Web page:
The prosecution of Chita is timely, as it occurs during National Cyber Security Awareness Month (NCSAM).  NCSAM – observed every October – was created as a collaborative effort between government and industry to ensure all Americans have the resources they need to stay safer and more secure online.  The Department of Justice encourages citizens to take advantage of cybersecurity tips and information provided by law enforcement to ensure their personal information is secured.

October 14, 2018 in AML | Permalink | Comments (0)

Saturday, October 13, 2018

Dark Web Administrator Sentenced to 20 Years in Prison for Narcotics Trafficking and Money Laundering

A French national who was serving at times as an administrator and senior moderator on one of the largest dark web criminal marketplaces was sentenced to 20 years in prison, after previously pleading guilty to conspiracy to possess with the intent to distribute controlled substances and conspiracy to launder money.

Assistant Attorney General Brian A. Benczkowski of the Justice Department’s Criminal Division, U.S. Attorney Ariana Fajardo Orshan for the Southern District of Florida, Special Agent in Charge Adolphus P. Wright of the U.S. Drug Enforcement Administration (DEA) Miami Field Office, Special Agent in Charge Robert F. Lasky of FBI Miami Field Office, and Special Agent in Charge Michael J. De Palma of IRS Criminal Investigation (IRS-CI), made the announcement. 

Gal Vallerius, aka “Oxymonster,” 36, pleaded guilty before U.S. District Court Judge Robert N. Scola Jr. in the Southern District of Florida on Aug. 28.  Judge Scola sentenced Vallerius to serve 240 months in prison.  Vallierius forfeited 99.98947177 bitcoin and 121.94805811 bitcoin cash.

According to the court record, including the agreed upon factual proffer, beginning in or around November 2013 a criminal online marketplace known as Dream Market began operating on the Tor “dark web” network.  Dream Market was designed to promote and facilitate the anonymous sale of illegal items.  In time, the Dream Market website became one of the largest dark web criminal marketplaces.  All of the items and services on Dream Market were offered for sale in exchange for Bitcoin and other peer-to-peer crypto-currencies. 

According to the agreed upon factual proffer, Vallerius first participated in the conspiracy by becoming a vendor on Dream Market.  As a vendor, he sold Oxycodone and Ritalin under the moniker “Oxymonster.”  Shortly thereafter, Dream Market employed the defendant who acted at times as an administrator and senior moderator.  In these positions, he played a role supporting the daily illicit transactions between buyers and vendors on Dream Market, such as trafficking in narcotics, and the laundering of illicit proceeds using virtual currencies, Dream Market’s tumblers and the dark web. 

This investigation and prosecution was carried out by members of the South Florida High Intensity Drug Trafficking Area (HIDTA) Task Force.  The South Florida HIDTA, established in 1990, is made up of federal, state and local law enforcement agencies that, cooperatively, target the region’s drug trafficking and money laundering organizations.  The South Florida HIDTA is funded by the Office of National Drug Control Policy which sponsors a variety of initiatives focused on combatting the nation’s illicit drug trafficking threats.

The prosecution is a result of the ongoing efforts by the Organized Crime Drug Enforcement Task Force (OCDETF), a partnership between federal, state, and local law enforcement agencies.  The OCDETF mission is to identify, investigate, and prosecute high-level members of drug trafficking enterprises, bringing together the combined expertise and unique abilities of federal, state, and local law enforcement.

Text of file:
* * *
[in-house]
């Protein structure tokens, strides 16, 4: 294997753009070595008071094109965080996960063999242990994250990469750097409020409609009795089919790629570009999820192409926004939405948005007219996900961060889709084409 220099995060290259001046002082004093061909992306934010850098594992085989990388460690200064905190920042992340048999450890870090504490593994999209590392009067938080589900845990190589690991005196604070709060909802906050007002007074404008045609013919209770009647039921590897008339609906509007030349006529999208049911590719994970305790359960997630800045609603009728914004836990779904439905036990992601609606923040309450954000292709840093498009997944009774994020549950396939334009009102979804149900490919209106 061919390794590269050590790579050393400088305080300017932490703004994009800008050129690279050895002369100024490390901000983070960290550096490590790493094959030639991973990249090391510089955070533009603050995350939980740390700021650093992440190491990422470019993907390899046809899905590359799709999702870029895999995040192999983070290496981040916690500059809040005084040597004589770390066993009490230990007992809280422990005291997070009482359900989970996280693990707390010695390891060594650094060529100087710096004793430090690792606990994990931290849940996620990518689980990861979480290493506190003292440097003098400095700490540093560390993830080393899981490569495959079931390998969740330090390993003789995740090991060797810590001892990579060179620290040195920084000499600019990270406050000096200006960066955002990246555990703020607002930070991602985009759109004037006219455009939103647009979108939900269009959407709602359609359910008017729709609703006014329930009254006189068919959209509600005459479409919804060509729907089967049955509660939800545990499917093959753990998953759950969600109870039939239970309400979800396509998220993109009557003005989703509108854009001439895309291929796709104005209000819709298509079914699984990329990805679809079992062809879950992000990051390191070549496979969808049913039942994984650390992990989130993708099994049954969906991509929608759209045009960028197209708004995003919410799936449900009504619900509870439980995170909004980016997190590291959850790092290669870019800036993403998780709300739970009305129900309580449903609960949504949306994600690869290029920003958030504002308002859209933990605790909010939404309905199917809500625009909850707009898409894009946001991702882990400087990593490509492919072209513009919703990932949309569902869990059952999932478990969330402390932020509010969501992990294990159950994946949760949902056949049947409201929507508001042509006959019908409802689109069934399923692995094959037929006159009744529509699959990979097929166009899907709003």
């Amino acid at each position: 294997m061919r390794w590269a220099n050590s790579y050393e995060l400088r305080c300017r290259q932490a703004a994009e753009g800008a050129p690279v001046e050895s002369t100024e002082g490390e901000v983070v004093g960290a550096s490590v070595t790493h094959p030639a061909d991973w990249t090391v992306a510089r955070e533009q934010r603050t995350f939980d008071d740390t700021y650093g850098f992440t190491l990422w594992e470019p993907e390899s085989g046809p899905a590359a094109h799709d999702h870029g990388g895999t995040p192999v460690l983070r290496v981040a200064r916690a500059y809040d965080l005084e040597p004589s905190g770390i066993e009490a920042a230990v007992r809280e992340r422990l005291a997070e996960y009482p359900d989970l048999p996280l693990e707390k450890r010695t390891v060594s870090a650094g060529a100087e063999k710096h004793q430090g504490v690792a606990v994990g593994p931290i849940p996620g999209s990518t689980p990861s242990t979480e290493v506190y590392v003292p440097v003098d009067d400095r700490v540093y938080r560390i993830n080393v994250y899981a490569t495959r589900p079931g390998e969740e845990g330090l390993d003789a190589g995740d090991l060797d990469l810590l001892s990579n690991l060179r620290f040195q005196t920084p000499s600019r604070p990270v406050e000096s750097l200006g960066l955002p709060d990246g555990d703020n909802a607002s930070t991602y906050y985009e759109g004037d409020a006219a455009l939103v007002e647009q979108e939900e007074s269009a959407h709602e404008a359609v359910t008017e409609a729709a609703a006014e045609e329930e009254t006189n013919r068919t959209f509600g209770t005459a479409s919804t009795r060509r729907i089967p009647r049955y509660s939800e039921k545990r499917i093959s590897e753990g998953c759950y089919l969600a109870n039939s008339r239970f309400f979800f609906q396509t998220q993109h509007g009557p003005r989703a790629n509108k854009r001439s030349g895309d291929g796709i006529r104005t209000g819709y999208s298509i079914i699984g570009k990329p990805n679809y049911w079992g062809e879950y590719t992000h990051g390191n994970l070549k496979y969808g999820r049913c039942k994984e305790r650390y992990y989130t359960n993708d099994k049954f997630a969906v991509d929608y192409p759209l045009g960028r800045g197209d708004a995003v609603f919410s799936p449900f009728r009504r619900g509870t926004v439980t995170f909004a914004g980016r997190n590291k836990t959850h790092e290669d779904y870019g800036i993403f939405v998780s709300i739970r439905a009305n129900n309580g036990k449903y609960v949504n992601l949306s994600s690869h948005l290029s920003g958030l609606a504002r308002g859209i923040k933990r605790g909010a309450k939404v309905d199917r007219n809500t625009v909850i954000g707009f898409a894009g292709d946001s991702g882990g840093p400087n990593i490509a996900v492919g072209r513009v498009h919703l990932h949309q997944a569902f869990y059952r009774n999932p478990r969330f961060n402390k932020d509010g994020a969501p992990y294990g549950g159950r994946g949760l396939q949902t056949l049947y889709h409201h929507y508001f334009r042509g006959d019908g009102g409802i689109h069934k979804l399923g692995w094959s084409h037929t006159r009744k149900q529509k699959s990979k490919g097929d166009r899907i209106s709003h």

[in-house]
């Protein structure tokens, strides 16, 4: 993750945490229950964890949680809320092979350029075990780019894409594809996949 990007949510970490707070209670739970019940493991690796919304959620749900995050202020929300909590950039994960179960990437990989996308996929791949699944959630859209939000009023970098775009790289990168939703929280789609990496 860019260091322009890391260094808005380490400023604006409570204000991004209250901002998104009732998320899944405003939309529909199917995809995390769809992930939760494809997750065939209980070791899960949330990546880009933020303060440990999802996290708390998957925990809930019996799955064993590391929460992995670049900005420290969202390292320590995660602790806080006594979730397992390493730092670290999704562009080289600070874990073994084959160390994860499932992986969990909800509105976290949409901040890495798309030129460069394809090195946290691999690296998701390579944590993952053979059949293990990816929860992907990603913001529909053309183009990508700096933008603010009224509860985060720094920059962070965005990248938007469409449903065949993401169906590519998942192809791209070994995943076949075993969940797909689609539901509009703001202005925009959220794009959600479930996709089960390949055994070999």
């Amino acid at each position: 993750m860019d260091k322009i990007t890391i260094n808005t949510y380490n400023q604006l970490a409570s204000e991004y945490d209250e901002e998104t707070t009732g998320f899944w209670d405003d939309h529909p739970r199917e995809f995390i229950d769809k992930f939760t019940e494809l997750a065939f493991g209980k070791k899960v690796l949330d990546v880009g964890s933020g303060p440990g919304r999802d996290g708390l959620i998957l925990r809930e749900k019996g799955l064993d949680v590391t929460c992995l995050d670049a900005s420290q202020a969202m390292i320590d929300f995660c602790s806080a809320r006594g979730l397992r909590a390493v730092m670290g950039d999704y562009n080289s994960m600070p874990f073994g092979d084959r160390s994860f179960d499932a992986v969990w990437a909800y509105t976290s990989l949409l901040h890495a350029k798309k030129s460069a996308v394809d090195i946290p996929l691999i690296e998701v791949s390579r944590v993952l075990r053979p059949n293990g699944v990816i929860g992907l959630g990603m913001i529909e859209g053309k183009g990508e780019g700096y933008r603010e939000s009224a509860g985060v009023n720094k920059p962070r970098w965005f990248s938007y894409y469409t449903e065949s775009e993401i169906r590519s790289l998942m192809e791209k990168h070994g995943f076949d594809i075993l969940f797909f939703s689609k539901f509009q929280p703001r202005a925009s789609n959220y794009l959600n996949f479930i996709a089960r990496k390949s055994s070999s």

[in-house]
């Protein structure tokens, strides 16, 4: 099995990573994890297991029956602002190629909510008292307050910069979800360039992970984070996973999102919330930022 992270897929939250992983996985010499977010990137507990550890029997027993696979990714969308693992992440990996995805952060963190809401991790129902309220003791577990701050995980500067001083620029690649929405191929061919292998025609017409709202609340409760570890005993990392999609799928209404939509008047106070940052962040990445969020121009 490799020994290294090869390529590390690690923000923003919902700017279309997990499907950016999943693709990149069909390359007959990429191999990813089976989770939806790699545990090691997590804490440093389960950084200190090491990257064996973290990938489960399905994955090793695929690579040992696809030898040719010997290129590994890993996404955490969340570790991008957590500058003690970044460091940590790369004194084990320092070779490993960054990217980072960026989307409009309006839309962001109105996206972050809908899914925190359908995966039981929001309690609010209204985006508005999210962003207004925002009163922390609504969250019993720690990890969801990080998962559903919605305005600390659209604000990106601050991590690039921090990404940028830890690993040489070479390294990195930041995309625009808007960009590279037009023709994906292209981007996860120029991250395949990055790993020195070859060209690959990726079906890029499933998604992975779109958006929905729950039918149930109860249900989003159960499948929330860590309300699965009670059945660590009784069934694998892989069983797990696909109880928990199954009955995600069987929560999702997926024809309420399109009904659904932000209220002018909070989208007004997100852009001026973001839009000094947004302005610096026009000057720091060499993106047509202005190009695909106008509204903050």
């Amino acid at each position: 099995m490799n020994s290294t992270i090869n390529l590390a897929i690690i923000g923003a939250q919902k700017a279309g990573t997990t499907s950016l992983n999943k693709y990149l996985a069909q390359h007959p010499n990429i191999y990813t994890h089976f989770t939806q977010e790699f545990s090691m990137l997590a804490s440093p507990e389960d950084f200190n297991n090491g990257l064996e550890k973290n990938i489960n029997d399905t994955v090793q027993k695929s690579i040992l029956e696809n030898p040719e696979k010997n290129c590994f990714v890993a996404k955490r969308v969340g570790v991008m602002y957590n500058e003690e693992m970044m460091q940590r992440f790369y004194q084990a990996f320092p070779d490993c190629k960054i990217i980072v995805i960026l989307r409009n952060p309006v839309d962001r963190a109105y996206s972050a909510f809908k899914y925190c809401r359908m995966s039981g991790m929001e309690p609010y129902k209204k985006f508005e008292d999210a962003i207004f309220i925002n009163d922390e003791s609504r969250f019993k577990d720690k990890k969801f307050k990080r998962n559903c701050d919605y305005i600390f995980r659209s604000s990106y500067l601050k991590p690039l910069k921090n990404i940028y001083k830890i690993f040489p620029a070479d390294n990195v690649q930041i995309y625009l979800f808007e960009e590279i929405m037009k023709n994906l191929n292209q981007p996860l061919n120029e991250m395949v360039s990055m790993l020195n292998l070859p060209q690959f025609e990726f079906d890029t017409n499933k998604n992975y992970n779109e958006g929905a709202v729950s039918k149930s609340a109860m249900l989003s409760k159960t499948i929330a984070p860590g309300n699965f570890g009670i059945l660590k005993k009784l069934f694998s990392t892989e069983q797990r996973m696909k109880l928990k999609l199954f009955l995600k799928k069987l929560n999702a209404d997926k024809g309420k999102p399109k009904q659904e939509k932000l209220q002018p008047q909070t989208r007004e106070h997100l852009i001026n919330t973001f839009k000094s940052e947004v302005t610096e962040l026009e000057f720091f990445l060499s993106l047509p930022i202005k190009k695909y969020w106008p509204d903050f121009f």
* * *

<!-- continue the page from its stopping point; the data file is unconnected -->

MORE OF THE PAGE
The investigation was conducted by DEA Miami Field Office and Paris Country Office, FBI Miami’s Cyber Task Force, IRS-CI Miami Field Office, U.S. Immigration and Customs Enforcement’s Homeland Security Investigations Miami and Atlanta Field Offices, U.S. Customs and Border Protection’s Field Operations Atlanta, U.S. Postal Inspection Service’s Miami Field Office, the Department of Justice’s Office of International Affairs, Europol, Special Operations Division (SOD), Finnish National Police, Finnish International Judicial Administration of the Ministry of Justice, Dutch National Police, French Ministry of Justice and the Direction Interregionale de la Police Judiciaire as well as the U.S. Attorney’s Office for the Northern District of Georgia.  The case was prosecuted by Trial Attorney C. Alden Pelker of the Criminal Division’s Computer Crime and Intellectual Property Section (CCIPS) and Assistant U.S. Attorney Juan A. Gonzalez and former Assistant U.S. Attorney Frank R. Maderal of the Southern District of Florida.

October 13, 2018 in AML | Permalink | Comments (0)

Friday, October 12, 2018

U.S. International Trade in Goods and Services, August 2018

The U.S. Census Bureau and the U.S. Bureau of Economic Analysis announced today that the goods and services deficit was $53.2 billion in August, up $3.2 billion from $50.0 billion in July, revised.

Goods and Services Trade Deficit, August 2018

Exports, Imports, and Balance (exhibit 1)

August exports were $209.4 billion, $1.7 billion less than July exports. August imports were $262.7 billion, $1.5 billion more than July imports.

The August increase in the goods and services deficit reflected an increase in the goods deficit of $3.6 billion to $76.7 billion and an increase in the services surplus of $0.4 billion to $23.5 billion.

Year-to-date, the goods and services deficit increased $31.0 billion, or 8.6 percent, from the same period in 2017. Exports increased $129.6 billion or 8.4 percent. Imports increased $160.6 billion or 8.4 percent.